Remember that because a date is an object, you must specify
new when you create it, otherwise errors will inevitably result.
An acceptable example is:
luckyDay = new Date(2000, 9, 13);
alert("Your lucky day is " + luckyDay);
A quick question - what day does the above represent? Full marks if
a bit far and certainly sows a lot of confusion by counting months
from zero as well! Note that if you say luckyDay.value you're out of
luck - you'll get an undefined for your troubles!
There are lots. Here they are:
||What it does
||What year is it?
||get day of month (getDay gives you the day of the week)!
|getHours, getMinutes, getSeconds
||As you would expect..
||Snip out the time section
||What is the time zone offset for this region (in minutes)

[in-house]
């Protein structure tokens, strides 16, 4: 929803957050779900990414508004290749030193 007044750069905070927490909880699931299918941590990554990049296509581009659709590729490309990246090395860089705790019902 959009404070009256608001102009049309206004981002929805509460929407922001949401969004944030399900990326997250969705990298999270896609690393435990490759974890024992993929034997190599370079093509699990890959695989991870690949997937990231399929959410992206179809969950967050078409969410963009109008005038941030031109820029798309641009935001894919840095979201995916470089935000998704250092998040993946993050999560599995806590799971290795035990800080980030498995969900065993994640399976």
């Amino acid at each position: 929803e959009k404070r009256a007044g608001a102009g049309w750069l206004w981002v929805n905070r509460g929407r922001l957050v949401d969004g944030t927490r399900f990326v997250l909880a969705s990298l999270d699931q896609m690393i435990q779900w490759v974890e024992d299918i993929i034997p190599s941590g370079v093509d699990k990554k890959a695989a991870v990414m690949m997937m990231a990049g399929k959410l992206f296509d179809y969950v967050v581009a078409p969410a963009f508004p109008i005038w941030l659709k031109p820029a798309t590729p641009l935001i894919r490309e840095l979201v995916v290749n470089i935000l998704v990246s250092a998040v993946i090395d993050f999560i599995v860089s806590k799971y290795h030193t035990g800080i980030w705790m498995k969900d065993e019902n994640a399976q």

|setYear*, setMonth, setDate, setHours, setMinutes, setSeconds
||all take an integer and set the appropriate part of the date,
for example, setHours(11)
||set Time of date object
||convert date to Greenwich mean time format
||convert date to the format commonly used in the user's
||How many milliseconds have elapsed since midnight 1970-1-1 GMT?
Redundant (and similar) is parse() which returns the number
of milliseconds since midnight 1970-1-1 local time.
|Items marked with a red asterisk*
are now 'deprecated' - you use them at your own risk.|
Needless to say, grown up date handling (conversion to and
from Julian dates, and adding or subtracting a certain number of days)
are conspicuously absent. You have to add your own.
As is usually the case with computer languages, the designers have
done everything in their power to sow confusion. Let's just